From Citi's Steven Englander:
Moody's downgrades France to Aa1 from Aaa -- negative outlook
Moody’s cited deteriorating economic prospects, loss of competitiveness, structural issues and uncertain resilience to negative shocks. They also cite France’s funding costs (even though borrowing rates are close to record lows.) On the negative outlook, Moody’s says “Moody's would downgrade France's government debt rating further in the event of additional material deterioration in the country's economic prospects or difficulties in implementing reform. Substantial economic and financial shocks stemming from the euro area debt crisis would also exert further downward pressure on France's rating.” The comments are fairly general, as with the US downgrade last year. If anything the emphasis on the deteriorating growth picture may add some pressure for the ECB to ease but with france 2yr yields at 11bps, its growth prospects would probably benefit more from an easing of sovereign concerns in the peripherals than from a cut in ECB policy rates.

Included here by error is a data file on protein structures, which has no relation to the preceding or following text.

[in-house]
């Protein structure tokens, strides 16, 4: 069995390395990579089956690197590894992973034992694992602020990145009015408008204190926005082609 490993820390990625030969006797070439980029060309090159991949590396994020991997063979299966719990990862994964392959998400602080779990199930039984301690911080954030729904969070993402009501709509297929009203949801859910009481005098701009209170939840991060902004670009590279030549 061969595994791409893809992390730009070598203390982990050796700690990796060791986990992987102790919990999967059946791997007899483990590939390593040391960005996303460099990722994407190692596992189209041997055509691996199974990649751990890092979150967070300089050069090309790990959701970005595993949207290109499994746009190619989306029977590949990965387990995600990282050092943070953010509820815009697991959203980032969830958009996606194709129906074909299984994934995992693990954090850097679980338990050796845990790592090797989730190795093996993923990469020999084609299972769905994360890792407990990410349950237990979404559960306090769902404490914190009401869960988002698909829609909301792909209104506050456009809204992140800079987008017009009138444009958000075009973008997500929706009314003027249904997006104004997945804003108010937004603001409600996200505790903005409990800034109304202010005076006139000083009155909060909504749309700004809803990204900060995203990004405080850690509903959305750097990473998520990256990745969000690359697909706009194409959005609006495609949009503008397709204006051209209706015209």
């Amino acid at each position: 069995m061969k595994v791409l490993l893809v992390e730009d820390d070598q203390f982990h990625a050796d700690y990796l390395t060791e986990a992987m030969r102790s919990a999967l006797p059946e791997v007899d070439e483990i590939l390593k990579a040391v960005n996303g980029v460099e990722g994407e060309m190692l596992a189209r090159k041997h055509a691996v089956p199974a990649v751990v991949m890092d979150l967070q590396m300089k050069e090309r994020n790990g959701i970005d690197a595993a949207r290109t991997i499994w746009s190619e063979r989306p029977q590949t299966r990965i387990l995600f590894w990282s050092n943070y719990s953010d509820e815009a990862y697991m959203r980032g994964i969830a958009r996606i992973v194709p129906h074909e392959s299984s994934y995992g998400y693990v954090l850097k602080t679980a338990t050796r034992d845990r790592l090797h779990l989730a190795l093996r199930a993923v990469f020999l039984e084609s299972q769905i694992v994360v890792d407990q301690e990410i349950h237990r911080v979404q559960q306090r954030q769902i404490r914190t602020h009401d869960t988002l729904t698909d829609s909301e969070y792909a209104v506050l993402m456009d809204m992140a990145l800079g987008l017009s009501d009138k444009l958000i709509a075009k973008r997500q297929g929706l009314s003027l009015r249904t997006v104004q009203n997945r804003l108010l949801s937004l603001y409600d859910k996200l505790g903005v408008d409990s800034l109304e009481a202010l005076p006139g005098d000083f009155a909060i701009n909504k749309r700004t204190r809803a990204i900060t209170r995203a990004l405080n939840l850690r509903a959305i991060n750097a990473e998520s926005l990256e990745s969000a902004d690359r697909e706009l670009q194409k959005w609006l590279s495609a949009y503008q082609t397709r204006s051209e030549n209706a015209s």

Moody’s alsdo reminds that “Moody's currently also holds negative outlooks on those Aaa-rated euro area sovereigns whose balance sheets are expected to bear the main financial burden of support via the operations of the EFSF, the ESM and the ECB. Apart from France, these countries comprise Germany, the Netherlands and Austria." So the French downgrade may presage others to come.
As with the US downgrade last year, little of what they cite is new and the downgrade reflects a reality that has probably long applied to France and applies to a number of the remaining Aaa countries as well. At today’s 90, France’s CDS was trading a little higher than Poland and Estonia and a little below Qatar, Abu Dhabi and Belgium. The 10yr spread versus Germany is in the range of the last three months, and close to where it was in August 2011 before Spain became a major issue.
With EUR now at 1.2773 versus 1.2816 just before the announcement there is probably more downside till the kneejerk reaction is out of the way. But on the whole it seems likely that this more reflects an already existing reality than new information for the market so the downside should be relatively limited, and nothing that could not be cured by an aggressive Fed indication on balance sheet expansion.